Public Health Committee


Bill No.:




Vote Date:


Vote Action:

JFS to Judiciary

PH Date:


File No.:


Public Health Committee


The bill adds to the procedure requirements before a patient can be administered electroconvulsive therapy (ECT) without informed consent.

The bill substitutes the term “electroconvulsive therapy” for “shock therapy” throughout the statutes and revises the definition of electroconvulsive therapy to reflect current practice. Additionally, the bill requires that probate hearings authorizing ECT be conducted under similar procedures as involuntary commitment hearings. The bill would 1) require two impartial, court-appointed physicians (including one psychiatrist) to examine the patient and report to the court; 2) specify that the patient is entitled to court-appointed counsel, if indigent; and 3) require the applicant to prove the existing standard by clear and convincing evidence, rather than a preponderance of the evidence, by law, for the court to authorize ECT without a patient's consent, it must find that the patient is incapable of informed consent and there is no other, less intrusive beneficial treatment.


Representative Sandy Nafis and Senator Paul Doyle: Submitted testimony in support of the bill. To allow this act to be performed without their consent is unacceptable and inhumane. I received information from a constituent that has had personal experience receiving Electroshock therapy. He and his family decided not to agree to Electroshock therapy, after viewing footage and lecture on the subject. However, his physicians along with the Probate Judge agreed that the Electroshock would be the best treatment for him. As a result he has experienced far more emotional issues.

Judge Paul J. Knierim, Probate Court Administrator: It is my view that the existing statute adequately addresses the concerns that underlie this bill and, further, that the bill would inadvertently preclude treatment of patients who are not capable of giving informed consent.

Section 17a-543 addresses the rights of patients in facilities for the diagnosis, observation and treatment of persons with psychiatric disabilities. Informed consent of the patient is a prerequisite to treatment. Section (c) already precludes the administration of shock therapy without the patient's informed consent. The sole exception arises when the patient lacks the capacity to give informed consent. It is only when the patient lacks the ability to give that consent that the option of a court order becomes possible. This very narrow exception results in less than one hundred applications statewide in a given year.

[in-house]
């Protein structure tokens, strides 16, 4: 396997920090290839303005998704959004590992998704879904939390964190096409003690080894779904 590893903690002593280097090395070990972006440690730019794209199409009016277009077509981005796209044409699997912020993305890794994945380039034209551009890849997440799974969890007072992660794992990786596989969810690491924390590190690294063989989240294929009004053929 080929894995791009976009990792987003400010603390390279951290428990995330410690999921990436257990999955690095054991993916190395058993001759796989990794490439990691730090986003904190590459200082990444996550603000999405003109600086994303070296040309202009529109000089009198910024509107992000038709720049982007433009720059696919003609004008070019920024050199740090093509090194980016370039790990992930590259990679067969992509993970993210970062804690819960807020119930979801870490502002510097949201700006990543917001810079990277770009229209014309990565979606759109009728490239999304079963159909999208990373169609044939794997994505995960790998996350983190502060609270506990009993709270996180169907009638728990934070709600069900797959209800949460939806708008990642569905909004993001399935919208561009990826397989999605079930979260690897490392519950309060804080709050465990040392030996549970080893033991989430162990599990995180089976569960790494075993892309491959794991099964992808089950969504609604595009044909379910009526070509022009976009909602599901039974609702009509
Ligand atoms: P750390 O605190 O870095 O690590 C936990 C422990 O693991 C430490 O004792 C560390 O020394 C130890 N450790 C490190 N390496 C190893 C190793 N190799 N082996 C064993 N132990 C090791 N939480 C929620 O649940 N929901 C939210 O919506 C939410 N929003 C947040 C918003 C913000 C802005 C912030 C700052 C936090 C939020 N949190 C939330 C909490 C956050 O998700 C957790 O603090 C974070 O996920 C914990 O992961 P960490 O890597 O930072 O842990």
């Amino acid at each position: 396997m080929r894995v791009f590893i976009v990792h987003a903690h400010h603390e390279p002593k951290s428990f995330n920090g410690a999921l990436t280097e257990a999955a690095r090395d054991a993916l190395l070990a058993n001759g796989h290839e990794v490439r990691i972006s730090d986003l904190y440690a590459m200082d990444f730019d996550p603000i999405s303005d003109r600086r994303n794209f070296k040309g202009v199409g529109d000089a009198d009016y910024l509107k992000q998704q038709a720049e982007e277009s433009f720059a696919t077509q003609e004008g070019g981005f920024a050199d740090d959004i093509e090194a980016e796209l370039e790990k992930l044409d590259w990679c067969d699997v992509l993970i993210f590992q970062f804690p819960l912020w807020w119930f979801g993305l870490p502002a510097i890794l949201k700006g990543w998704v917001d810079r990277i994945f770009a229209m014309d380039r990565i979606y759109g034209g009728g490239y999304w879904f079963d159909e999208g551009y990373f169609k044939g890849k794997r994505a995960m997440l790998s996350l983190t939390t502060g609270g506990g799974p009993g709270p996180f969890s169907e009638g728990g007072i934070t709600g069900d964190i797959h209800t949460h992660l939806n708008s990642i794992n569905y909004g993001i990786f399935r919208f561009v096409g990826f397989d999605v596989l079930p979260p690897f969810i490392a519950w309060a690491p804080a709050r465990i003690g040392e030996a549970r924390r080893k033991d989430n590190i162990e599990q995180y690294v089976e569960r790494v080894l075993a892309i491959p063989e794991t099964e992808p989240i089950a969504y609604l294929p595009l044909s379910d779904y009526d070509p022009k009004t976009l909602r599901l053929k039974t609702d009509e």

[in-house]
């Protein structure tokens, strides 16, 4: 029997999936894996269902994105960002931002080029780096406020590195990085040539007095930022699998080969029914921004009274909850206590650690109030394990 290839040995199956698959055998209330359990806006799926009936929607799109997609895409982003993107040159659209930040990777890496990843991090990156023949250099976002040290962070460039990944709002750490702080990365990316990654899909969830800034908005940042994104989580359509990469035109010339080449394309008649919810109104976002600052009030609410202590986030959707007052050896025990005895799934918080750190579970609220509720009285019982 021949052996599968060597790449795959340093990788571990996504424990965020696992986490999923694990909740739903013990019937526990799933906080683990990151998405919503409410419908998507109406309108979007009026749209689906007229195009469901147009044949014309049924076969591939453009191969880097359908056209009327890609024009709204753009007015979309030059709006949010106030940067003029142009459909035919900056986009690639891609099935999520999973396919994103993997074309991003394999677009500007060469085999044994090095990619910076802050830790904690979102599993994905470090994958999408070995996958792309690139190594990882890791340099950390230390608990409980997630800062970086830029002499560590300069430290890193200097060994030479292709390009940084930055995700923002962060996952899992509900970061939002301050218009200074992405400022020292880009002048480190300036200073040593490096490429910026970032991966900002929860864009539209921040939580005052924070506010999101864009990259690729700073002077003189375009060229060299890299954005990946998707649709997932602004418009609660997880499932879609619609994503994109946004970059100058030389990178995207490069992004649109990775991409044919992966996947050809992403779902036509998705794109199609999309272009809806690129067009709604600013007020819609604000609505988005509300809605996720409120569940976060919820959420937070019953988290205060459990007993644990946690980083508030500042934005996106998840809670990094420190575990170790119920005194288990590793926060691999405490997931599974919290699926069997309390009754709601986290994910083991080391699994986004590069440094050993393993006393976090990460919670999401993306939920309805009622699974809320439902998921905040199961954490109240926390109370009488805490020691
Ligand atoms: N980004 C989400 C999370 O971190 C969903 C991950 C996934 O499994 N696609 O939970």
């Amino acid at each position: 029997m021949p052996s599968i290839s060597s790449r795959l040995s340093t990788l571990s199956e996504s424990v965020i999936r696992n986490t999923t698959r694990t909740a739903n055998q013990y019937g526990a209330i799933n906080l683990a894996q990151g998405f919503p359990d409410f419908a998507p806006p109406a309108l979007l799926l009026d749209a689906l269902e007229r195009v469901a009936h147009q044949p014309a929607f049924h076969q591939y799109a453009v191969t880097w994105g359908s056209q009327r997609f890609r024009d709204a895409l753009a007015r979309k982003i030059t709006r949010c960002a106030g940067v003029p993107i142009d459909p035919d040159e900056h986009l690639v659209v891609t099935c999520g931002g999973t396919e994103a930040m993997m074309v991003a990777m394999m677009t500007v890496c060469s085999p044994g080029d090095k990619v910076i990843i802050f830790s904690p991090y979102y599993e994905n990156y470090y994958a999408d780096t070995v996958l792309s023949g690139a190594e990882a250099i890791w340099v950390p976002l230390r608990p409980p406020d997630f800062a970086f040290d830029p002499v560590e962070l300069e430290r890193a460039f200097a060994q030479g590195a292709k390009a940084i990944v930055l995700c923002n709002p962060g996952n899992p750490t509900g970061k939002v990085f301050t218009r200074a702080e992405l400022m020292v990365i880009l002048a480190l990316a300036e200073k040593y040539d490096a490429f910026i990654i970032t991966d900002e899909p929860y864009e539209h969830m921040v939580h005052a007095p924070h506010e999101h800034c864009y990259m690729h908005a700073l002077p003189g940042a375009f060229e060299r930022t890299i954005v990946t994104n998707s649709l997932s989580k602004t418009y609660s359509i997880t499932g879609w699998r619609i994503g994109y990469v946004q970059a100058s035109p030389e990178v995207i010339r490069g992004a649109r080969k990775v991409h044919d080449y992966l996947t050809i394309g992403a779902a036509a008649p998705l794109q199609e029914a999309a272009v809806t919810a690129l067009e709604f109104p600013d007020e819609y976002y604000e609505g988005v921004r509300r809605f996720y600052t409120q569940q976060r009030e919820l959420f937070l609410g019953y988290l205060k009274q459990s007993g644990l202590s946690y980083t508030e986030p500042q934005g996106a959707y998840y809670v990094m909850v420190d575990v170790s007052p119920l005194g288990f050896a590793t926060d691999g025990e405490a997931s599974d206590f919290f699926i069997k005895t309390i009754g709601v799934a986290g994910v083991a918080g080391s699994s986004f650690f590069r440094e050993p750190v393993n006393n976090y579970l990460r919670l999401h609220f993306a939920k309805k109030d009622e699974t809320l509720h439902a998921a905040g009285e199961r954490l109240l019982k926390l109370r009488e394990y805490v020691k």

Kirk W. Lowry, Legal Director; The Connecticut Legal Rights Project: The Connecticut Legal Rights Project supports the bill. We do have concerns about due process, burden of proof, effective assistance of counsel, access to and opportunity to present effectiveness evidence, full written standards for the risks and benefits of Electroconvulsive Therapy (ECT) for each specific patient, access to independent psychiatrists knowledgeable in ECT procedures and the detailed risks and benefits of ECT, access to cognitive functioning and /or neuropsychological reports for each patient establishing a baseline and cognitive deficits after ECT, and whether a special conservator with knowledgeable of ECT should be appointed as a surrogate decision-maker instead of by court order alone.

Stephen Mendelsohn, Member, Second Thoughts Connecticut: I strongly support the bill. The bill seeks to protect the rights of people to refuse electroshock therapy, which is a controversial and brain-disabling psychiatric intervention. We should strive for fully informed, un-coerced consent, and I urge the committee to consider strengthening this legislation to include “un-coerced” in Connecticut General Statutes Section 17a-543.

Kelly Roman, Executive VP; Fisher Wallace Laboratories: Despite Electroconvulsive Therapy (ECT) as a “last resort” therapy option, most psychiatrists fail to exhaust non-invasive treatment options before turning to ECT. Specifically, psychiatrists often fail to treat patients with Cranial Electrotherapy Stimulation (CES) or Transcranial Magnetic Stimulation (“TMS”) prior to prescribing ECT, CES and TMS are easily accessible, non-invasive brain stimulating technologies and cause no serious side effects. It is important that the bill emphasize that before ECT is used to treat a patient – whether voluntarily or involuntarily –psychiatrists should, in nearly all cases, attempt to treat patients with CES and TMS. Both treatments are cleared by the FDA for the treatment of depression and neither cause seizures or memory loss.